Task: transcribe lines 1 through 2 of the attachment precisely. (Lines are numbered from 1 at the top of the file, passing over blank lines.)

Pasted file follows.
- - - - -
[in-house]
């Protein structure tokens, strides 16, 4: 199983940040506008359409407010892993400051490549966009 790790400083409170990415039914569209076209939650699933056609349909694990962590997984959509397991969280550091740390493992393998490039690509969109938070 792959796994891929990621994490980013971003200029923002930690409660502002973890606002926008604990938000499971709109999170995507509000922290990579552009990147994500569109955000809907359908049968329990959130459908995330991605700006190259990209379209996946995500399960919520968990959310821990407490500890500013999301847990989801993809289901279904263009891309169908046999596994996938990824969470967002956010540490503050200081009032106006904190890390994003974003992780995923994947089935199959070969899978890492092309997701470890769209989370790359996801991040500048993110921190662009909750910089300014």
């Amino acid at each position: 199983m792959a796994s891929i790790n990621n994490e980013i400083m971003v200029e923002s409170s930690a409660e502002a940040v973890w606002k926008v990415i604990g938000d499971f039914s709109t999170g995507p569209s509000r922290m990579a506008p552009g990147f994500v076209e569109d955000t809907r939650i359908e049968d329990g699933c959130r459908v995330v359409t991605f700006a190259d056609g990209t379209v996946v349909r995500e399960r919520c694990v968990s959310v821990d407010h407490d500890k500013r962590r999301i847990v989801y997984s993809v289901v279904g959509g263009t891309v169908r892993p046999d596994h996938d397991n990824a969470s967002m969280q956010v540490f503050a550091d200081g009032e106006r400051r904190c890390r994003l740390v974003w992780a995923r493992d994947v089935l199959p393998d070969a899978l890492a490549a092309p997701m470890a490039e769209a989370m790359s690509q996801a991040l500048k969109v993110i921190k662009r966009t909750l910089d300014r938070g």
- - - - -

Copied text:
[in-house]
């Protein structure tokens, strides 16, 4: 199983940040506008359409407010892993400051490549966009 790790400083409170990415039914569209076209939650699933056609349909694990962590997984959509397991969280550091740390493992393998490039690509969109938070 792959796994891929990621994490980013971003200029923002930690409660502002973890606002926008604990938000499971709109999170995507509000922290990579552009990147994500569109955000809907359908049968329990959130459908995330991605700006190259990209379209996946995500399960919520968990959310821990407490500890500013999301847990989801993809289901279904263009891309169908046999596994996938990824969470967002956010540490503050200081009032106006904190890390994003974003992780995923994947089935199959070969899978890492092309997701470890769209989370790359996801991040500048993110921190662009909750910089300014």